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cally ; for love, the principle of practical conduct, is also an element,
and has to be considered if the object is to be apprehended in the
totality of its momenta. That Christian love was a conspicuous
element in the apostle's character all that we know of his life and
work leads us to believe. Here however we are more iiomediately
concerned with such traits as are provided in his writings, and
with the stamp of his essential spiritual character that is impressed
upon them ; and the place he has assigned to the element of love
even in his dialectical thinking is noticed only as a proof how free he
was in the whole attitude of his spirit from all onesidedness. Faith
was nothing to him in itself, if it did not work through love; he could
not rest satisfied with a merely abstract theoretical view of anything;
his spirit urged him from the theoretical to the practical, from the
abstract to the concrete, from the essential thought to the realities
of life. The end which he thus kept in view was of course the com-
munion of Christian life inspired with the principle of love. This is
well illustrated by those two sections of the First Epistle to the Cor-
inthians in which the apostle expresses his views on the subjects of
eating the flesh of idolatrous sacrifices, and of speaking with tongues.
The eating of the heathen sacrifices seems to have been in itself a
thing of complete indifference to him ; yet he regards it as very im-
portant that the fact that the practice was objectioi^able to many
Christians should be recognised, and care taken not to wound them.
This consideration must be taken into account in order to a proper



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280 LIFE AND WOBK OF PAUL. [Part III.

settlement of the question ; and as soon as the question is regarded
from this point of view it ceases to be indifferent to religion ; it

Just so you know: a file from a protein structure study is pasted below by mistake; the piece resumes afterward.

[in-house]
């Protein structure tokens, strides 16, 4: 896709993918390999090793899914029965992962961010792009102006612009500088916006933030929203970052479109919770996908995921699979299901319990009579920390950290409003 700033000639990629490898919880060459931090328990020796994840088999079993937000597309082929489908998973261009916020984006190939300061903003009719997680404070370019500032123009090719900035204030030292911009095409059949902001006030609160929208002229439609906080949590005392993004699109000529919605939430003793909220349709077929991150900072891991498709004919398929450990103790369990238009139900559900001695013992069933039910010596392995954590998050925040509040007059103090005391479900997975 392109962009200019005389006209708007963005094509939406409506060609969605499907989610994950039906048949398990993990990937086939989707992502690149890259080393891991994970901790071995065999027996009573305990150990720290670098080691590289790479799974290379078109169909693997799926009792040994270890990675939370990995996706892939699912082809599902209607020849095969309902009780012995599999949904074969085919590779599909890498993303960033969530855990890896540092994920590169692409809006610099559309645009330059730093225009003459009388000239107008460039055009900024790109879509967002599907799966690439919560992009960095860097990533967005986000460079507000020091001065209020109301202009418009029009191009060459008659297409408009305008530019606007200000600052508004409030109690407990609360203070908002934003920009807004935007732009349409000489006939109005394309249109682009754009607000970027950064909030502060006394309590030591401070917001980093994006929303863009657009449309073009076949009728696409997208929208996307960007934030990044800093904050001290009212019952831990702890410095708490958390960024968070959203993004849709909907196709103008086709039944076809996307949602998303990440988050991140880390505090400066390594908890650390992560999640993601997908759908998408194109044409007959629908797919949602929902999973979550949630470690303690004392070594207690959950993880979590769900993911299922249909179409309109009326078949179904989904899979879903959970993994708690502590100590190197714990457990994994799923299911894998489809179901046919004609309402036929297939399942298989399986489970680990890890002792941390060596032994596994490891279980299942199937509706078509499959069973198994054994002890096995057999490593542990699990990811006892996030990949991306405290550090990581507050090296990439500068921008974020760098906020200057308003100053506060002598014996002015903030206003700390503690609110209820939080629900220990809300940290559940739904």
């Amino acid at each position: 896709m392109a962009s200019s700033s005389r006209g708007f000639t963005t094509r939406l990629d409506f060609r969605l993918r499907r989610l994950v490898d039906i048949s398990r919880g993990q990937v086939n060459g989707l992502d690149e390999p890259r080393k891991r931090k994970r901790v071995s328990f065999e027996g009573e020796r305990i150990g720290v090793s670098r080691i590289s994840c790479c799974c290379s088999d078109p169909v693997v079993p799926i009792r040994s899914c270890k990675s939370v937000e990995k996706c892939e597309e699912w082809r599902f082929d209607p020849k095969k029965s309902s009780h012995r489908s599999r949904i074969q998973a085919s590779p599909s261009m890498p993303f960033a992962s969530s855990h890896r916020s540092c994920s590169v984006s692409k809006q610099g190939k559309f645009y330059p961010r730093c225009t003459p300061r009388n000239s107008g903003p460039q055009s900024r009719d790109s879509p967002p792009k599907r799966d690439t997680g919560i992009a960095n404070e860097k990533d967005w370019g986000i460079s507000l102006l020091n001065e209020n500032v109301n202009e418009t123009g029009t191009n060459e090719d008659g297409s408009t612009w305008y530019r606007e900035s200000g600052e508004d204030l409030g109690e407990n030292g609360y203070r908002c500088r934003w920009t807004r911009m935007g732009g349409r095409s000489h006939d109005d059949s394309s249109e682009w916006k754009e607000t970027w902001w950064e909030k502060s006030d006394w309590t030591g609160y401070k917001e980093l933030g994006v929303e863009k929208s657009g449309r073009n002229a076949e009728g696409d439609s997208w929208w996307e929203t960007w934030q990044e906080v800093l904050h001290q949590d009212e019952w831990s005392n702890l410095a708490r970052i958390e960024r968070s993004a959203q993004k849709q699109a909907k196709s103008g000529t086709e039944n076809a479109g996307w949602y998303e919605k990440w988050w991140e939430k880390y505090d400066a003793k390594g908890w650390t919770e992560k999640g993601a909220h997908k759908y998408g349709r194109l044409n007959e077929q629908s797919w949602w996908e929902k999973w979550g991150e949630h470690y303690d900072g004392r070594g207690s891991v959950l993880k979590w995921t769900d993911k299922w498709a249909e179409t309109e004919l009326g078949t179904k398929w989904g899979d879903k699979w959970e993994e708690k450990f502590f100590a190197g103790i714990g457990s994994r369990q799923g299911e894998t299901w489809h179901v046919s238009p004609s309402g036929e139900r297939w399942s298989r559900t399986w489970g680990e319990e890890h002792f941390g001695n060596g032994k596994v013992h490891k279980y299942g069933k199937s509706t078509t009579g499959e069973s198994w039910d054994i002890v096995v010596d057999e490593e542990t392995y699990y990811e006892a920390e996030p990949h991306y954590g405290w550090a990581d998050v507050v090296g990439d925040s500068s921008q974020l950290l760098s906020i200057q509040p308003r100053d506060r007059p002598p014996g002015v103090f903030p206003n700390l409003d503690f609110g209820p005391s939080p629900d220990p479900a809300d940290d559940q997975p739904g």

acquires an importance which it might not of itseK possess. In
the latter of the two sections we named, a place is even more dis-
tinctly and emphatically assigned to love, or the consideration due
to others, to the common good, as a very important element in
arriving at a decision. In this case we see very clearly how it is
just in this practical side of the matter that the dialectical solution
of the whole problem is sought and obtained. It is very obvious
throughout that the apostle cares very little for the speaking with
tongues. He does not however regard it as unchristian, he recog-
nises it as one of the various forms in which the spirit which dwells
in Christians finds expression. So he goes on to give it its definite
position in the number of the Christian charisms, and to insist
that each charism has an equal right to be considered, as making
up along with the rest the unity of the whola Thus though the
XaTielv yXwaaac^ be in Itself a charism, yet its true, real value
depends on its practical operation, on its being through love a
means to the furtherance of the common Christian life. From this
point of view the apostle pronounces a judgment on the XaXelv
yktoaaai^ which amounts to this : that from its small practical
utility it ought to be as far as possible restricted. Thus we see
how in every case it is the apostle's object to exhaust the subject
he has in hand in all its logical bearings, and to bring his discus-
sion to a stage where the confronting momenta are mediated
dialectically in the unity of the conception. The apostle's whole
representation, religious as it is, is filled to overflowing with the